week our question goes to Alison Dunlap. Alison is a certified Level II USAC
Coach and has been working with athletes for five years. She runs a coaching
business called Alison Dunlap
Coaching, and has mountain bike camps in Moab, UT through the Alison
Dunlap Adventure Camps. Alison is also a two-time Olympian, MTB World Champion,
and 13-time National Champion.
Question: I push hard the whole ride. How long do I need to ride a
trainer per session during the winter months to keep my speed and endurance up?
Answer: Riding the
trainer during the winter months is a great way to stay fit, especially if you
canít ride outside. The biggest
challenge, however, will be maintaining your endurance. More endurance means you can go on longer
rides. To maintain your endurance you
have to do long rides. That can be a
problem if youíre riding the trainer every day.
What to do? I recommend
riding your bike at least an hour every day with longer rides on the
weekends. An hour on the trainer is very
doable. 3-4hrs on the trainer is
miserable. If you are up for a long ride
on the trainer the best thing to do is break down your ride into one hour
segments. Ride for an hour and then get
off and stretch, have a snack, walk around, play with the dog etc. Then get back on the bike and only focus on
riding for another hour. Then get off
and do the same thing. Donít think about
riding for 3-4hrs. Thatís
overwhelming. Only focus on one hour at
a time. Your long ride then becomes a
bunch of short rides linked together.
If you want to maintain your endurance youíre going to have to
ride your bike a lot. The more you ride
the better your endurance will be. If
you want to be fit enough to do a 100 mile ride, then youíre going to have to
spend some long days on the trainer. If
you only need to be fit enough to do a one hour ride, then you only need to do
one hour rides on the trainer.
Maintaining your speed over the winter is much easier. To be fast on the bike you need to do lots of
short, high-intensity intervals at a high cadence. These kinds of workouts are great for the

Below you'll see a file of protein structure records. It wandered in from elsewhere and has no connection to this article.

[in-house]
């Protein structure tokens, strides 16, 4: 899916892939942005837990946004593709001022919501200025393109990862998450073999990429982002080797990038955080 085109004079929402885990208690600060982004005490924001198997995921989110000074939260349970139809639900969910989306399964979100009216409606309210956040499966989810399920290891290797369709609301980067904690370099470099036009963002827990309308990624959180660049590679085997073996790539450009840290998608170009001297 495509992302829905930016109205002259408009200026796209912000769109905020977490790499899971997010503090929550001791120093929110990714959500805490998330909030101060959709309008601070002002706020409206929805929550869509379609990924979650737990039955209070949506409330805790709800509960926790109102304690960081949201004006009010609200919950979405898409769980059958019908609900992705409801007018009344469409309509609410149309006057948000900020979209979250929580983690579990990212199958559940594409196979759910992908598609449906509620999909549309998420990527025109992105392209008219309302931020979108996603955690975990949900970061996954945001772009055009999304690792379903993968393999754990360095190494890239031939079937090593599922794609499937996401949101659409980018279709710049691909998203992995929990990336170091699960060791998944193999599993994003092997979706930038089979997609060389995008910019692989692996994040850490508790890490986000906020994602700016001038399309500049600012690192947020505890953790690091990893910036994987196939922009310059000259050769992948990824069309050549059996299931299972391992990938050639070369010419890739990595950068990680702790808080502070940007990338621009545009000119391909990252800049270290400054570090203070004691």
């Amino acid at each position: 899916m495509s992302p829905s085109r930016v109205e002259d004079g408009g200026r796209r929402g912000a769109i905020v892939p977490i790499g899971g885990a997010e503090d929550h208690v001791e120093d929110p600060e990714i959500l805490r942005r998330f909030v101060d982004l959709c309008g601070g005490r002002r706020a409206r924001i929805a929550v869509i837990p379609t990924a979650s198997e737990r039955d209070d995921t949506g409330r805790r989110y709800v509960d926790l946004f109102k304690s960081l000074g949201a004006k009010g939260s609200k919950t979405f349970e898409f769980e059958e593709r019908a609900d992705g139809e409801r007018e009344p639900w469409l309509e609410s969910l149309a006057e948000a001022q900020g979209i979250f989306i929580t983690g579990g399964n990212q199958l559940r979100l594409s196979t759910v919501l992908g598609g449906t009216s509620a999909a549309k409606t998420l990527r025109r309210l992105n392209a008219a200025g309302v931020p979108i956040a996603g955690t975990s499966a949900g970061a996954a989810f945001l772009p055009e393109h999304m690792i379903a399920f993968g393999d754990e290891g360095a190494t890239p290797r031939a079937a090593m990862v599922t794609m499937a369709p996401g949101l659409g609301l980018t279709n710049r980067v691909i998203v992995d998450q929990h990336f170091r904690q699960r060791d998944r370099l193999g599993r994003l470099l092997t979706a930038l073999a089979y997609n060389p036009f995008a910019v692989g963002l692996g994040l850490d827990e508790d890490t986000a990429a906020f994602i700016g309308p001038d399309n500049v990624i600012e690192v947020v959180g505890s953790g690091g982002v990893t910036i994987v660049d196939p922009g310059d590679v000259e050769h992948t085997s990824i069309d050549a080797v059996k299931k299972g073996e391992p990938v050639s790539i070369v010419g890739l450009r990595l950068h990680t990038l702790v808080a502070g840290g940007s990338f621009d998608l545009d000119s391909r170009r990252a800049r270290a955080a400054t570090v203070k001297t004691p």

trainer. After a quick 15 minute warm-up
you can do various sprint workouts. One
workout example is to do a 60 second sprint followed by 3-4 minutes of complete
recovery. Then do a 50 second sprint,
3-4 minute recovery, 40 second sprint, 30 seconds, and finish with a 20 second
sprint. Each sprint is an all-out max effort. You could also do a "lead-outĒ type of
interval. Start at 60rpms and then
quickly accelerate to 120rpms while remaining seated. You want to choose a gear that is hard to
accelerate but allows you to ride at 120rpms for at least half the interval. These efforts last between 10-30
seconds. Then recover for 2-3
minutes. You could do 5-10 of these
depending on your fitness level.
Training for speed and endurance couldnít be more different. To maintain both over the winter I suggest
doing a 3-4 week block of endurance training. Then switch and do a 3-4 week block of speed work. Then go back to endurance and then back to
speed. If you are able to do any kind of
group ride on the weekends then youíll be able to hit both systems by doing a
long ride with periodic hill sprints or sprints for speed limit signs.
Always remember that specificity is the name of the game. If you want to be a better hill climber then
you have to train on hills. If you want
to be faster on the bike then you have to do speed intervals. Figure out what skill you want to improve and
then match your training as close as you can to that particular skill.